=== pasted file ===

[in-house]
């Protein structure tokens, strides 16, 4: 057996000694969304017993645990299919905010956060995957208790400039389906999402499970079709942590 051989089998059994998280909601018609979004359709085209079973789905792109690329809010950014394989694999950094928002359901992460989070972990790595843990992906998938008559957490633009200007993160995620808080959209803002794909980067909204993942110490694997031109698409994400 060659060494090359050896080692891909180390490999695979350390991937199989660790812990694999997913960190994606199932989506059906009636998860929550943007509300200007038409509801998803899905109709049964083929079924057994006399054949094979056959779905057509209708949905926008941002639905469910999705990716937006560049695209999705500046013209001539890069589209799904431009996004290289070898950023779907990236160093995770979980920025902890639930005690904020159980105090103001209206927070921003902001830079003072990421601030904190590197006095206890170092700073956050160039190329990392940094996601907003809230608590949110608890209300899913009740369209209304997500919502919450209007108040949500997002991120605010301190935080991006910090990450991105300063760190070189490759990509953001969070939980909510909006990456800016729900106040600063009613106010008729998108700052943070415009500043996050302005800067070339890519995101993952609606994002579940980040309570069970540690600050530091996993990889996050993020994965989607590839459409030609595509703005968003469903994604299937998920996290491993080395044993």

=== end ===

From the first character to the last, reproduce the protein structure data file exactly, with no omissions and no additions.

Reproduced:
[in-house]
């Protein structure tokens, strides 16, 4: 057996000694969304017993645990299919905010956060995957208790400039389906999402499970079709942590 051989089998059994998280909601018609979004359709085209079973789905792109690329809010950014394989694999950094928002359901992460989070972990790595843990992906998938008559957490633009200007993160995620808080959209803002794909980067909204993942110490694997031109698409994400 060659060494090359050896080692891909180390490999695979350390991937199989660790812990694999997913960190994606199932989506059906009636998860929550943007509300200007038409509801998803899905109709049964083929079924057994006399054949094979056959779905057509209708949905926008941002639905469910999705990716937006560049695209999705500046013209001539890069589209799904431009996004290289070898950023779907990236160093995770979980920025902890639930005690904020159980105090103001209206927070921003902001830079003072990421601030904190590197006095206890170092700073956050160039190329990392940094996601907003809230608590949110608890209300899913009740369209209304997500919502919450209007108040949500997002991120605010301190935080991006910090990450991105300063760190070189490759990509953001969070939980909510909006990456800016729900106040600063009613106010008729998108700052943070415009500043996050302005800067070339890519995101993952609606994002579940980040309570069970540690600050530091996993990889996050993020994965989607590839459409030609595509703005968003469903994604299937998920996290491993080395044993």